Staff Waste

Waste Prevention – the WISE way to cut costs and carbon emissions

Waste is a major problem for hospitality because unlike other carbon emissions categories, waste is primarily driven by human behaviours and so technologies alone cannot solve the challenge. People often focus on reducing waste by looking at how best to dispose of waste i.e., to recycle. But this still traps waste within your operations and costs money! There can be a better way to cut waste from the start… waste prevention. Waste prevention is an approach where one seeks to eradicate the potential for waste throughout the hotel’s preparations and guest consumption. Waste prevention starts at the
beginning of the value chain with reconsidering what the business purchases, and correct re- use and recycling follows on. Setting targets, monitoring, and identifying trends on how to improve drives continuous improvement and helps you achieve more using fewer inputs and creating less waste.

Food waste in particular (but not exclusively)

In this article, I am going to concentrate on food waste which is the largest waste area in hospitality (though these principles can be applied to any waste stream). A study by WRAP from 35 hotels found that food waste accounted for 37% of total waste (paper 18%, glass 10%, plastic film 8%, cardboard 7%, plastic 7%, others 12%). What makes food waste even more important is that with food waste one throws out cost and carbon. The costs are not just for the purchasing. Typically, food waste costs can be broken down as 62% food purchase, 26% labour, 7% energy and 5% other. WRAP reported that 35% of food was wasted in hospitality in the UK. As F&B can account for a 1/3 of revenue you can see waste prevention dramatically make big bottom-line savings. But waste prevention also significantly reduces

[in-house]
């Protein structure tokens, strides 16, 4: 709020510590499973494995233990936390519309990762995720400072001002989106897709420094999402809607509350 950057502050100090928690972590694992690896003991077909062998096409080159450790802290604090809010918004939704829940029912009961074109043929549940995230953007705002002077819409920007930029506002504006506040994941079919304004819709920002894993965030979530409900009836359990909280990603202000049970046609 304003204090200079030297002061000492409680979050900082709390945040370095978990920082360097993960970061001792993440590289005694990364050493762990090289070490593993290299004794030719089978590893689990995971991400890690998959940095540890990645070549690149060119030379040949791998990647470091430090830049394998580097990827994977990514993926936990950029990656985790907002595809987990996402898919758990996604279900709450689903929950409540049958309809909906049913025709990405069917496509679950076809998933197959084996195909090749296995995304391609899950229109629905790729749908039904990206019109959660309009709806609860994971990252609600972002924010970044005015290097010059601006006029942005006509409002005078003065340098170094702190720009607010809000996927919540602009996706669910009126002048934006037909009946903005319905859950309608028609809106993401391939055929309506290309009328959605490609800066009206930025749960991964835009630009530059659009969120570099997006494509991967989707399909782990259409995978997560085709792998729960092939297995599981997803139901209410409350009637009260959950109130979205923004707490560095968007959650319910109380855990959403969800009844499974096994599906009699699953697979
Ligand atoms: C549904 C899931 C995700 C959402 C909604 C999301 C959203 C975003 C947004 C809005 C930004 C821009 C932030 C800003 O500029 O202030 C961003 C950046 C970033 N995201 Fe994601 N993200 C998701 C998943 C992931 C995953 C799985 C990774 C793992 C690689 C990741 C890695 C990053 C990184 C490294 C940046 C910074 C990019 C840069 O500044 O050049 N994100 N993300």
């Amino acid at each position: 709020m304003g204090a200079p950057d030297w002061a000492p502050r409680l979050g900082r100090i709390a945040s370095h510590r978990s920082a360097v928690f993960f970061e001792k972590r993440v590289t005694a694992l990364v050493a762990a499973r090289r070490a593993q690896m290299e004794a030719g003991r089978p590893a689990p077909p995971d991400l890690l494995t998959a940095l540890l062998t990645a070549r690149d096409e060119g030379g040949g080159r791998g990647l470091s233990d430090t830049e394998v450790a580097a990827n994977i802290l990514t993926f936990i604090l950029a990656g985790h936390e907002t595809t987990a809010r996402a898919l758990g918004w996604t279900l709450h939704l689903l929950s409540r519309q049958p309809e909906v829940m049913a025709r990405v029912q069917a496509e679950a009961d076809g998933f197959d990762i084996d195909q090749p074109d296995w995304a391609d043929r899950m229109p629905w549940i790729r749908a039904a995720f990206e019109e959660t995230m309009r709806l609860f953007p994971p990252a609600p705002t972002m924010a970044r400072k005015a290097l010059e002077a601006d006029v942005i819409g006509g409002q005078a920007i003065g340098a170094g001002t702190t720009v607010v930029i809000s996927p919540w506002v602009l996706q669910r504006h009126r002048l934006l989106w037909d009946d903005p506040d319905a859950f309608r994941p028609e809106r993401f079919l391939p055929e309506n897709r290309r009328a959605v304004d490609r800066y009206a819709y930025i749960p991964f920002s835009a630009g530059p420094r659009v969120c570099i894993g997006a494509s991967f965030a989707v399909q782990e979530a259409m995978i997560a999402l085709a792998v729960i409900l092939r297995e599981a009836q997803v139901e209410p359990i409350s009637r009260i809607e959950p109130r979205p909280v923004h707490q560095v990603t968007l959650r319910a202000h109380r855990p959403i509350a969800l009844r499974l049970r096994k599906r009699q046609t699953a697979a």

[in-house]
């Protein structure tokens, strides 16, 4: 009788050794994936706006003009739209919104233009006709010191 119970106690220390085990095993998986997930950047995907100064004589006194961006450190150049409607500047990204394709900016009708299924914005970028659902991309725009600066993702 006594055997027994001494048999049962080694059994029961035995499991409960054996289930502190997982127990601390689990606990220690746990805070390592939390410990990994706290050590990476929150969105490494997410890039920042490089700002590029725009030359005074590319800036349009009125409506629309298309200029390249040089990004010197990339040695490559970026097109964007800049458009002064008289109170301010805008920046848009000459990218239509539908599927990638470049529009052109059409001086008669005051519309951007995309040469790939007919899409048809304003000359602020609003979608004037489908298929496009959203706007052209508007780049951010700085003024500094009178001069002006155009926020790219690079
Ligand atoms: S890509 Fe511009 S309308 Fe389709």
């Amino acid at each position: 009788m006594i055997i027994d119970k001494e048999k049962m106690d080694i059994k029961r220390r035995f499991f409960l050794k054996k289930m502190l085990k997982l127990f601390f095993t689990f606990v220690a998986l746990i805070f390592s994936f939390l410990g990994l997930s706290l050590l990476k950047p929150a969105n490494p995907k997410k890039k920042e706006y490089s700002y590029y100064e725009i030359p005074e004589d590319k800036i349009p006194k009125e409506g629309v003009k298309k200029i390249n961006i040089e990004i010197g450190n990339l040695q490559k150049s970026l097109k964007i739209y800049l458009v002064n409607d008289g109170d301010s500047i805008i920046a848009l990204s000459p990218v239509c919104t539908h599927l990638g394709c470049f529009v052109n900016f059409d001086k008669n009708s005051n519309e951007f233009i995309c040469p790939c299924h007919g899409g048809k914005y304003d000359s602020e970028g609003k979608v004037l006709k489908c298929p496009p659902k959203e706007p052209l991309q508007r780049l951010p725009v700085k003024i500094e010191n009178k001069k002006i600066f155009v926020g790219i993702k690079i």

your carbon emissions liabilities as food thrown to landfill becomes methane emission, which are 22 times more potent as a GHG. So, for every 1 kg of food sent to landfill your carbon liability would be 22 kg CO2-e (the equivalent in emissions from methane) – clearly not a good thing for our company’s environmental legacy.

Six areas to focus on

A WISE approach is to identify waste prevention potentials at your hotel and by considering
these six areas:

  1. Consider the service offer and what is required
  2. Produce procurement
  3. Product deliveries
  4. Product use – back of house